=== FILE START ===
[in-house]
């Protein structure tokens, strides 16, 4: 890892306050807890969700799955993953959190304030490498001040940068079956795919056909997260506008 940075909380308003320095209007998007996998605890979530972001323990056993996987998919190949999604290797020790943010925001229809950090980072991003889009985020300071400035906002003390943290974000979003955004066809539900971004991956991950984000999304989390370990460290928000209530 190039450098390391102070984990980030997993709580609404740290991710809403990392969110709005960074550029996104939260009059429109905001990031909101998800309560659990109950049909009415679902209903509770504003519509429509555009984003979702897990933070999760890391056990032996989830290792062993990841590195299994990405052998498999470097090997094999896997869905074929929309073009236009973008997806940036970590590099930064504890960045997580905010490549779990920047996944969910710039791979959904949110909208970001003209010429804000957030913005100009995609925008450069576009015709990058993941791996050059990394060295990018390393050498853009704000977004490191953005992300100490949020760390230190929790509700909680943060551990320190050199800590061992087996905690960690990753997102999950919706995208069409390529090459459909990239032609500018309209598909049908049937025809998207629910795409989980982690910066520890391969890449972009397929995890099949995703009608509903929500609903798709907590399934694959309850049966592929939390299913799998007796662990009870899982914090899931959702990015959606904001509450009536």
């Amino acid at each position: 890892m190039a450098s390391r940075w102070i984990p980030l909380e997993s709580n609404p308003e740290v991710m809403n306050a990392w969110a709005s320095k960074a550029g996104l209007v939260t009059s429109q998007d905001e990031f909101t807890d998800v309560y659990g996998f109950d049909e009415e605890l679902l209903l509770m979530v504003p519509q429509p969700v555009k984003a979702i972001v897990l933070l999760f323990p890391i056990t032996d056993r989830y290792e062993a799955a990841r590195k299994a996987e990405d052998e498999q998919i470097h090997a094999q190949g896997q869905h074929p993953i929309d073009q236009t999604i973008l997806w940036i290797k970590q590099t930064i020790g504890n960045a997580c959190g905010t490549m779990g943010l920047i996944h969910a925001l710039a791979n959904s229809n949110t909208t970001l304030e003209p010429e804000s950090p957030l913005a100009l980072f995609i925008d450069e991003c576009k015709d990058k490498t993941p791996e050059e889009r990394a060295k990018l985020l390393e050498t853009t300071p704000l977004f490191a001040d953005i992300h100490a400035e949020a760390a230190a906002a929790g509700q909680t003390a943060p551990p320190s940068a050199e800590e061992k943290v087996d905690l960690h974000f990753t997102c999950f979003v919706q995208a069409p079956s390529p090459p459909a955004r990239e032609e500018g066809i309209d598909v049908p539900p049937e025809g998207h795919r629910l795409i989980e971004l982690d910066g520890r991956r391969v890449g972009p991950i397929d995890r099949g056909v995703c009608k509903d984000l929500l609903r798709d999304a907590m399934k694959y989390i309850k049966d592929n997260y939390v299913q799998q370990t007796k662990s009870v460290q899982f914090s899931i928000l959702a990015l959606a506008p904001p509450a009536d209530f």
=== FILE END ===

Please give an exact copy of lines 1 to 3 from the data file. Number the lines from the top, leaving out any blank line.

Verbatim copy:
[in-house]
């Protein structure tokens, strides 16, 4: 890892306050807890969700799955993953959190304030490498001040940068079956795919056909997260506008 940075909380308003320095209007998007996998605890979530972001323990056993996987998919190949999604290797020790943010925001229809950090980072991003889009985020300071400035906002003390943290974000979003955004066809539900971004991956991950984000999304989390370990460290928000209530 190039450098390391102070984990980030997993709580609404740290991710809403990392969110709005960074550029996104939260009059429109905001990031909101998800309560659990109950049909009415679902209903509770504003519509429509555009984003979702897990933070999760890391056990032996989830290792062993990841590195299994990405052998498999470097090997094999896997869905074929929309073009236009973008997806940036970590590099930064504890960045997580905010490549779990920047996944969910710039791979959904949110909208970001003209010429804000957030913005100009995609925008450069576009015709990058993941791996050059990394060295990018390393050498853009704000977004490191953005992300100490949020760390230190929790509700909680943060551990320190050199800590061992087996905690960690990753997102999950919706995208069409390529090459459909990239032609500018309209598909049908049937025809998207629910795409989980982690910066520890391969890449972009397929995890099949995703009608509903929500609903798709907590399934694959309850049966592929939390299913799998007796662990009870899982914090899931959702990015959606904001509450009536």
């Amino acid at each position: 890892m190039a450098s390391r940075w102070i984990p980030l909380e997993s709580n609404p308003e740290v991710m809403n306050a990392w969110a709005s320095k960074a550029g996104l209007v939260t009059s429109q998007d905001e990031f909101t807890d998800v309560y659990g996998f109950d049909e009415e605890l679902l209903l509770m979530v504003p519509q429509p969700v555009k984003a979702i972001v897990l933070l999760f323990p890391i056990t032996d056993r989830y290792e062993a799955a990841r590195k299994a996987e990405d052998e498999q998919i470097h090997a094999q190949g896997q869905h074929p993953i929309d073009q236009t999604i973008l997806w940036i290797k970590q590099t930064i020790g504890n960045a997580c959190g905010t490549m779990g943010l920047i996944h969910a925001l710039a791979n959904s229809n949110t909208t970001l304030e003209p010429e804000s950090p957030l913005a100009l980072f995609i925008d450069e991003c576009k015709d990058k490498t993941p791996e050059e889009r990394a060295k990018l985020l390393e050498t853009t300071p704000l977004f490191a001040d953005i992300h100490a400035e949020a760390a230190a906002a929790g509700q909680t003390a943060p551990p320190s940068a050199e800590e061992k943290v087996d905690l960690h974000f990753t997102c999950f979003v919706q995208a069409p079956s390529p090459p459909a955004r990239e032609e500018g066809i309209d598909v049908p539900p049937e025809g998207h795919r629910l795409i989980e971004l982690d910066g520890r991956r391969v890449g972009p991950i397929d995890r099949g056909v995703c009608k509903d984000l929500l609903r798709d999304a907590m399934k694959y989390i309850k049966d592929n997260y939390v299913q799998q370990t007796k662990s009870v460290q899982f914090s899931i928000l959702a990015l959606a506008p904001p509450a009536d209530f």